This year, all kinds of holiday shopping traditions are being upended as desperate retailers do everything they can think of to increase sales. On what’s being called “Gray Thursday,” retailers like Walmart (WMT), Toys“R”Us, Target (TGT), and Kmart are giving shoppers the jump on Black Friday by opening on the evening of Thanksgiving, presumably after you’ve had enough turkey and cranberry sauce. JC Penney (JCP) is opening even earlier — at 3 p.m.
This is a rotten break for employees forced to work while the rest of the family gathers together, as I point out here. REI, the outdoor sports and gear retailer, seems to be taking another approach, closing its 143 outlets on both Thanksgiving AND Black Friday. This move may earn REI a lot of publicity and goodwill. It is also consistent with the company’s brand as an environmentally concerned business and its “get out there” message: In this busy world, you don’t get enough time with your family or with nature. Why not use the holiday to enjoy the very things that REI promotes? You can always shop for our products later.
Of course, the company has set up a hashtag, #OptOutside, for customers to share what they are doing on Black Friday. But that, too, seems consistent with the REI brand. Its customers are probably urban people who spend time in the outdoors but take their mobile devices with them.
This reminds me of competitor chain Patagonia’s 2011 counterintuitive — but effective — ad campaign showing one of its most popular products and declaring “Don’t buy this jacket.” Of course, the company didn’t really mind if you bought the jacket, but it wanted to draw your attention to the need for a less wasteful and more recycling-conscious society. “Don’t buy this jacket” was a shrewd and not entirely disingenuous strategy that fit entirely within Patagonia’s aim to position itself as an environmentally aware brand.
I’m not convinced that REI’s Black Friday decision will catch on in the business world. Things like this can certainly go awry: When REI’s chief executive, Jerry Stritzke, recently hosted a question-and-answer session on Reddit to discuss the decision to close on Black Friday, it eventually turned into a litany of employee complaints — probably not what Stritzke had in mind. In any case, REI is going up against a long American retail tradition of deals and sales on the day after Thanksgiving. Plenty of shoppers like it.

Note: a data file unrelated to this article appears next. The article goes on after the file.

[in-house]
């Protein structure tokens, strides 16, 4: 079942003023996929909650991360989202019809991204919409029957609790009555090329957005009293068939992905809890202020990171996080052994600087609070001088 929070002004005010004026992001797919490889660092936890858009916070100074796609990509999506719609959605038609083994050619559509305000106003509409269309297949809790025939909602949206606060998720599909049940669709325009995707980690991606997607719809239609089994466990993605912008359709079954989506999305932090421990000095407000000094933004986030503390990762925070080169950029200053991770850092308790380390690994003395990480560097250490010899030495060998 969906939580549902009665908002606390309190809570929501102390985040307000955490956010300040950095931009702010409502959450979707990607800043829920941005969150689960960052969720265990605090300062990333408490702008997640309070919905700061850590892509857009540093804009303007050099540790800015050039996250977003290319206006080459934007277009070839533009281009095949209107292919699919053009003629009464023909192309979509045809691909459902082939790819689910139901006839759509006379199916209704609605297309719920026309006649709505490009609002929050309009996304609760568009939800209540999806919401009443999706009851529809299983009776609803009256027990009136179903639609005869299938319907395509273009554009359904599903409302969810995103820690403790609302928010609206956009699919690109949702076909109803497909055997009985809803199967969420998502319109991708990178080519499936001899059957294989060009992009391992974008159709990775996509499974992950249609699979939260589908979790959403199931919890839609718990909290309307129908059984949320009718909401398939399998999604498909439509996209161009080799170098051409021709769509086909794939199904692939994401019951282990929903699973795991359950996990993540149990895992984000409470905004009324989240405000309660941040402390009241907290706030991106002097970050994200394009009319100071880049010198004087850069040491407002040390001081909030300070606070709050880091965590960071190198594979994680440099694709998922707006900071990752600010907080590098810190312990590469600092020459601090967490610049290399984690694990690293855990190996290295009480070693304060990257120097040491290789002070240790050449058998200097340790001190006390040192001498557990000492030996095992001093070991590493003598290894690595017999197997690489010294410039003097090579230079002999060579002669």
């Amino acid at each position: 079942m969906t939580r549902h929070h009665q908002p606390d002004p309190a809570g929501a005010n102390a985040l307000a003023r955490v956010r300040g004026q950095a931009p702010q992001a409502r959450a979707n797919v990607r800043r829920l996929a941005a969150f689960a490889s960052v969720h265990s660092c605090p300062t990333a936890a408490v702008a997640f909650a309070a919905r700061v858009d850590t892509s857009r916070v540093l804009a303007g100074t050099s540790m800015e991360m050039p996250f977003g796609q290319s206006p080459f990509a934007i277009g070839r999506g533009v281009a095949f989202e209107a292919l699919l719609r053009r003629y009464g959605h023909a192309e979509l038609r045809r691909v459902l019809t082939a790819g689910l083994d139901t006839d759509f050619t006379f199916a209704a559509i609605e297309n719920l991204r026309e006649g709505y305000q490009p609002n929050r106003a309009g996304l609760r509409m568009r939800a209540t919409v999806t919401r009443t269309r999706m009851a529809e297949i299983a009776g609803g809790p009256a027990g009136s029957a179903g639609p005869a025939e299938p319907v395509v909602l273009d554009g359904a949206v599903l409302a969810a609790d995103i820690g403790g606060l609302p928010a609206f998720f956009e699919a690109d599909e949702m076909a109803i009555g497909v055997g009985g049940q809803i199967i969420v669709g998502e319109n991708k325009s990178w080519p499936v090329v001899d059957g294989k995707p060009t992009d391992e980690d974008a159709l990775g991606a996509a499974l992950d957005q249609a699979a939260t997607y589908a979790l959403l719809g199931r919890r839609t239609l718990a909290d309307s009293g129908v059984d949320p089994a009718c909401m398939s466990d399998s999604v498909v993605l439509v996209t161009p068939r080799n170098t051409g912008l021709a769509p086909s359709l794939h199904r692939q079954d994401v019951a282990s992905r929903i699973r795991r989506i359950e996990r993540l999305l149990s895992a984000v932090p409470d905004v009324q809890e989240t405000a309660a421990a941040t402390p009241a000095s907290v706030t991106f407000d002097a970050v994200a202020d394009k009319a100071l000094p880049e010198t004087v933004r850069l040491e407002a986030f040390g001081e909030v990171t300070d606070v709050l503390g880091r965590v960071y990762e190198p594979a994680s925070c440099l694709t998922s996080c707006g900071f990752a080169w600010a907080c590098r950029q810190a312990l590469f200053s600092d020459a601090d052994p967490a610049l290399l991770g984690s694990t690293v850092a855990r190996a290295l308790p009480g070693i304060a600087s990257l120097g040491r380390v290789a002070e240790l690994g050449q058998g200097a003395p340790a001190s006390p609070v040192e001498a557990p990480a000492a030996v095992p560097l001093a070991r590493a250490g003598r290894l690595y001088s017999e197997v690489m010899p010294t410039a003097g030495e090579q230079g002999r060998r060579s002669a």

But should they? And should retailers be that happy about the crowds they draw? Not necessarily.
The first thing not to like is that low-paid workers get no break with their family and often they do not even get overtime. But it’s hard on the employers, too. Yes, they get a sales lift from offering big discounts, but in the end, people don’t necessarily spend more for holiday shopping. Rather, they spend more that day and less on other days. In addition, spikes and declines in sales hurt operations. Sales spikes make staffing difficult; one day you need 50 people, the next day you need 75. Inventory management is more difficult. The supply chain works better when there is less demand variability.
Even bargain hunters should think twice. As I have pointed out elsewhere, $10 off on Thursday is the same as $10 off on Friday. Most of those deals are already available online, anyway. So the retailers aren’t really doing us any big favor.
But in the end, Thanksgiving remains an authentic American celebration. It isn’t saddled with the commercial pressures of Christmas. Customers don’t have to get gifts for everyone and retailers don’t have to make a huge chunk of their annual income. Thanksgiving is still mainly about family and friends and being grateful. Do we really want to let it be turned into yet another commercialized holiday?
If the demand for Black Friday sales is there, retailers have no choice. So the ultimate decision lies with the customer. If you don’t want a retailer to open on Thanksgiving or even on Black Friday, take your shopping elsewhere and tell them you did through social media. If you know a company doesn’t treat its employees well, take your shopping elsewhere and tell them you did. If enough of us do that, companies will change what they do. It may seem that they don’t mind annoying us, but they don’t want to lose us.
Zeynep Ton is an adjunct associate professor of operations management at the MIT Sloan School of Management and the author of The Good Jobs Strategy: How the Smartest Companies Invest in Employees to Lower Costs and Boost Profits.